Projects per year
Objective: To quantify and describe the nature of deprescribing in a UK teaching hospital.
Method: Prescribing and discontinuation data for admission medication from a hospital’s electronic prescribing system were extracted over 4 weeks. The rationale for discontinuation of a random sample of 200 was determined using medical records. This informed categorisation of deprescribing activity by clinicians into ‘proactive’ or ‘reactive’. Data were extrapolated to estimate the proportion of admission medications deprescribed and the proportion which were reactive and proactive.
Results: From 24,552 admission medicines, 977 discontinuations were recorded. Of the 200 discontinuations sampled for review, only 44 (22.0%) were confirmed deprescribing activities; categorised into 7 (15.9%) proactive and 37 (84.1%) reactive. Extrapolation yielded 0.6% (95% CI 0.5–0.7%) of all admission medications deprescribed.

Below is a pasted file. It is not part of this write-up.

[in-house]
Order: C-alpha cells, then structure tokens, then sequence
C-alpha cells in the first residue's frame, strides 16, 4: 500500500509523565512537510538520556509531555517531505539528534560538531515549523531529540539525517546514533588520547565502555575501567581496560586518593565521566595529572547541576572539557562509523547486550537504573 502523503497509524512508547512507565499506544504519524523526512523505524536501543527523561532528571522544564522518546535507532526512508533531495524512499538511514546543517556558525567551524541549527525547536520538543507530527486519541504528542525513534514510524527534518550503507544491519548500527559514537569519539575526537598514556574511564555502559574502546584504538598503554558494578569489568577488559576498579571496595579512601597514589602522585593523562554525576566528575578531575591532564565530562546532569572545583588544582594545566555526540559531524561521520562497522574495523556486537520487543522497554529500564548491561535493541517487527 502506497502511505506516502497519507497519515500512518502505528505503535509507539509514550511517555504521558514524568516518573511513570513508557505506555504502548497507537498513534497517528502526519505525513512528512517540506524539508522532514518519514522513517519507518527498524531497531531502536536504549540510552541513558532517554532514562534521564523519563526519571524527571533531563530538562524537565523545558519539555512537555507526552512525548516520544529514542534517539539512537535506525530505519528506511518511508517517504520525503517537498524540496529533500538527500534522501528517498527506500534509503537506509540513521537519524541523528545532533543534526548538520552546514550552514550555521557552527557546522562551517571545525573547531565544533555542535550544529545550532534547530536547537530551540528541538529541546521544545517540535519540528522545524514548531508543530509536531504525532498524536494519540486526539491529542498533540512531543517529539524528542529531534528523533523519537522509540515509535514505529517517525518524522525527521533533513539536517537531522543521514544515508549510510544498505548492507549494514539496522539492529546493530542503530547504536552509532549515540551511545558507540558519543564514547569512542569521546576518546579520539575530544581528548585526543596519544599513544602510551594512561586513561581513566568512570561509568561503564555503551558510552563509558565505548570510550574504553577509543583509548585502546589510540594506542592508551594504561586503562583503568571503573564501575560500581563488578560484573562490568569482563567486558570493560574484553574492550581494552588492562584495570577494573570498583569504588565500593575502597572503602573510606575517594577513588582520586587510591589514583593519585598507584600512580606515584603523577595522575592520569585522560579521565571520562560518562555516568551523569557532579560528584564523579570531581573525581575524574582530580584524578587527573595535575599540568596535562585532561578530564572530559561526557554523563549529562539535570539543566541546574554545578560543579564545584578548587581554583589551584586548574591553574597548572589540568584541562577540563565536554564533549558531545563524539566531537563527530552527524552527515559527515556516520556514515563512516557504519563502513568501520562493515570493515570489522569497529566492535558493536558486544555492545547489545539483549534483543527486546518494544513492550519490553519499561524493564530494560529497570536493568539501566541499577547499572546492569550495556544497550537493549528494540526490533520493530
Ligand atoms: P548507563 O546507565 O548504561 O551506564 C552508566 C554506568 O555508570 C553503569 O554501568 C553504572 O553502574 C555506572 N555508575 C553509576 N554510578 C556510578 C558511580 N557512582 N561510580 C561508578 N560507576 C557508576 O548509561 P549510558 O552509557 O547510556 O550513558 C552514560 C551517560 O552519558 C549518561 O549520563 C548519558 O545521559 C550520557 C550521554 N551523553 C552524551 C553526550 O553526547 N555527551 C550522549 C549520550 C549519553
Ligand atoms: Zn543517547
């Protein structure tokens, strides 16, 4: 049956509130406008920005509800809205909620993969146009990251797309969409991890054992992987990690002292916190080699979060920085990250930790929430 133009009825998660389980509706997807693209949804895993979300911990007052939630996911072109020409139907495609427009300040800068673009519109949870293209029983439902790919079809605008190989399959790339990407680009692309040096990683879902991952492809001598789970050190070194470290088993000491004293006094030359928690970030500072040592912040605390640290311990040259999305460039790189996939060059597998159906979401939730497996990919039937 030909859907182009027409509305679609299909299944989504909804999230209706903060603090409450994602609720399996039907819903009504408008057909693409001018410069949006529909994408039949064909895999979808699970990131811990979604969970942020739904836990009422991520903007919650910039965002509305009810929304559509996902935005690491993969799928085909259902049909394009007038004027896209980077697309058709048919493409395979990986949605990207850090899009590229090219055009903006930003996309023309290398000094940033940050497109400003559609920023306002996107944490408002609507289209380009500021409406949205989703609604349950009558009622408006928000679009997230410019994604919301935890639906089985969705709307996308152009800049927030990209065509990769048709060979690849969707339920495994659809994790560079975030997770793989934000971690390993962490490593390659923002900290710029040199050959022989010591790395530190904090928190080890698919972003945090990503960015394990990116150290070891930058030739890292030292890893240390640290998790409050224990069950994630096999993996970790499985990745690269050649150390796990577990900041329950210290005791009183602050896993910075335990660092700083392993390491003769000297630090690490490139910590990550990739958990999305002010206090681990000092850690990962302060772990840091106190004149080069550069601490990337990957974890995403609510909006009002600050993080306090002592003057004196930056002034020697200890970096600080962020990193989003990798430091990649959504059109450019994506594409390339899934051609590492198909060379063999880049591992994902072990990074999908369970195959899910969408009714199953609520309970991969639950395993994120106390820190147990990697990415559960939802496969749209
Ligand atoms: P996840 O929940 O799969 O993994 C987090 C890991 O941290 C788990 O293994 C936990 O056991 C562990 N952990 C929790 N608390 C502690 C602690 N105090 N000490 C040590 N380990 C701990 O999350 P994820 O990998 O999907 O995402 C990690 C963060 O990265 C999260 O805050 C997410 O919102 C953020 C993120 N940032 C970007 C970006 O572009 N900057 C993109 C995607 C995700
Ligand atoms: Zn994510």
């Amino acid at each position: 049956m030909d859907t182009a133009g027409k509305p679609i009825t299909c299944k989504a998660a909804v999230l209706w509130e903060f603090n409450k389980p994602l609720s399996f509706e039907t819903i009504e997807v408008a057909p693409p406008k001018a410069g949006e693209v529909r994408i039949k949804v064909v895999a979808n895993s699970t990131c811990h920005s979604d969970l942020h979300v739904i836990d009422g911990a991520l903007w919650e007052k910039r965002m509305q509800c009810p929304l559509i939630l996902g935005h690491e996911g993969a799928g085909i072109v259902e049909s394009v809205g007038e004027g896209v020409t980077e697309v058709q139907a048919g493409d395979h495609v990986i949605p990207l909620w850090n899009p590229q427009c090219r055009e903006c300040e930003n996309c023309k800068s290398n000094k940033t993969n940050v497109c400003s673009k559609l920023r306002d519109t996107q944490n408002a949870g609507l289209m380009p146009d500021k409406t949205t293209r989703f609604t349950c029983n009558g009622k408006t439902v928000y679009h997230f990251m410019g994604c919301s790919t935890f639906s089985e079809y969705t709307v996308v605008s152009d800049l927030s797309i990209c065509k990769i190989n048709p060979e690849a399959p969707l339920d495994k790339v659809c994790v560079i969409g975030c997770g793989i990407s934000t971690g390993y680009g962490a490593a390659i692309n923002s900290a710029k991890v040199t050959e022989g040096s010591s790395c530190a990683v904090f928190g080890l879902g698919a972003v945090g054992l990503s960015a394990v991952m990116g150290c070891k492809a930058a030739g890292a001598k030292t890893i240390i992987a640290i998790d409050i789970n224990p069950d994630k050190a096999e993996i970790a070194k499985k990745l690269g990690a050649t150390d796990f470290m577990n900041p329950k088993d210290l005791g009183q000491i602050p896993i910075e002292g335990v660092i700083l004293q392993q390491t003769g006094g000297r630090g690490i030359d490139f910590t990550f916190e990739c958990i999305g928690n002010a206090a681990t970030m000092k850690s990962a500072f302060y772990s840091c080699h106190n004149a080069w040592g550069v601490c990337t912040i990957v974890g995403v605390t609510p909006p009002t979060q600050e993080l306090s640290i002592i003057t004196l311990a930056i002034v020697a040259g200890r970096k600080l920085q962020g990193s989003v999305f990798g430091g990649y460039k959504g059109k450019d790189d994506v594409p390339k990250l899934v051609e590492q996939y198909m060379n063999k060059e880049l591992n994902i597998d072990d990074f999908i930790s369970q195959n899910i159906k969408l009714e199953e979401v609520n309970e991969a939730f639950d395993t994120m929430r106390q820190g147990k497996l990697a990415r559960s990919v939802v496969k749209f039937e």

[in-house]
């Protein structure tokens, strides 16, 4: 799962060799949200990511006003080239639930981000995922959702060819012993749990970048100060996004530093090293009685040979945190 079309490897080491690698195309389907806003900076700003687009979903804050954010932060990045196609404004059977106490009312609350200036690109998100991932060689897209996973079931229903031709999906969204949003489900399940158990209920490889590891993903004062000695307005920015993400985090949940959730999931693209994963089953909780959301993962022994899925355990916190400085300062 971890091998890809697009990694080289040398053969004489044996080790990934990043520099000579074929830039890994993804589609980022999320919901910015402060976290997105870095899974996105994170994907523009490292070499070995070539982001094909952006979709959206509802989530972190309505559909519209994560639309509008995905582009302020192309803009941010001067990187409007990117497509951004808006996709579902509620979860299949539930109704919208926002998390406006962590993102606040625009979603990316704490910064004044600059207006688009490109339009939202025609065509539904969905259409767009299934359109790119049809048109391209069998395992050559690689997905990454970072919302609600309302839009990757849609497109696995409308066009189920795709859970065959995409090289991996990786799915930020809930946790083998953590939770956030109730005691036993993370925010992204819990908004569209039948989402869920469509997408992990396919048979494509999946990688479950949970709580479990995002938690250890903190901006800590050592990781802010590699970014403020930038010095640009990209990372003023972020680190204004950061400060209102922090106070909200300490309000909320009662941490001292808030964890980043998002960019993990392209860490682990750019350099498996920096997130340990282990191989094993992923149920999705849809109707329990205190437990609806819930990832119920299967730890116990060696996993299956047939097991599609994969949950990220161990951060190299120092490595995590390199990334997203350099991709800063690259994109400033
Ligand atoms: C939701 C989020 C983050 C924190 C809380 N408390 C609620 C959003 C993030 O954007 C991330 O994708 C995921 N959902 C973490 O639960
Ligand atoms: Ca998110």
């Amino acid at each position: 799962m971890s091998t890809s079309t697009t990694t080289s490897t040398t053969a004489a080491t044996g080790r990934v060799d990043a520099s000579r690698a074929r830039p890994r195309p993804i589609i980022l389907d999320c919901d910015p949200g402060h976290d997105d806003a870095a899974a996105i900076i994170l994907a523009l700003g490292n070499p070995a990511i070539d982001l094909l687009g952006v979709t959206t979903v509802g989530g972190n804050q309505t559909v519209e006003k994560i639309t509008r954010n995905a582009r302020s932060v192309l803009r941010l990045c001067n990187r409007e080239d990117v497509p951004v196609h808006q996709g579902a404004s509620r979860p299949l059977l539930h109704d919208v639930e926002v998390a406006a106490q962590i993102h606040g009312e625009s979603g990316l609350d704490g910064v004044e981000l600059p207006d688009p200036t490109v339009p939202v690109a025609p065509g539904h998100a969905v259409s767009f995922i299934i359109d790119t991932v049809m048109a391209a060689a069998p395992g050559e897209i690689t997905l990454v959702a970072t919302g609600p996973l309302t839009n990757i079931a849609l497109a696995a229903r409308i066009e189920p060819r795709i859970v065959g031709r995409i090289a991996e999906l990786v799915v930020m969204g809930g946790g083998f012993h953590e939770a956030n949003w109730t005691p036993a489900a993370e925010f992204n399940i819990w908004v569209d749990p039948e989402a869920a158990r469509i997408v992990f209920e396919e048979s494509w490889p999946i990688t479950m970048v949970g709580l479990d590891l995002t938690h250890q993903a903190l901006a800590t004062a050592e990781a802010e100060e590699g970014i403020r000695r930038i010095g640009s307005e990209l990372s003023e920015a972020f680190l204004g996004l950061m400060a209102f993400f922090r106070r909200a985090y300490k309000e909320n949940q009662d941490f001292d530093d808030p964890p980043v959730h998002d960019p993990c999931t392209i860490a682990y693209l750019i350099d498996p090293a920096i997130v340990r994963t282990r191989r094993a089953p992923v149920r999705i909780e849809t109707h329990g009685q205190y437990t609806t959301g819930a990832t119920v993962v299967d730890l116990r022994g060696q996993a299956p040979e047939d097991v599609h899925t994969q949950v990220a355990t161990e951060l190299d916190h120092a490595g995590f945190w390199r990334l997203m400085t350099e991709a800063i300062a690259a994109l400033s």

Conclusion: Limited deprescribing activity, dominated by reactive behaviour was identified, suggesting prescribers require a clinical trigger to prompt deprescribing. There may be scope for increasing proactive deprescribing in hospital, however the extent to which this is feasible is unknown.
- Inappropriate medication
- Medication review
- Medicines optimisation
- United Kingdom
- Norwich Medical School - Associate Professor
- Population Health - Member
- Epidemiology and Public Health - Member
- Health Services and Primary Care - Member
- Norwich Clinical Trials Unit - Member
Person: Research Group Member, Research Centre Member, Academic, Teaching & Research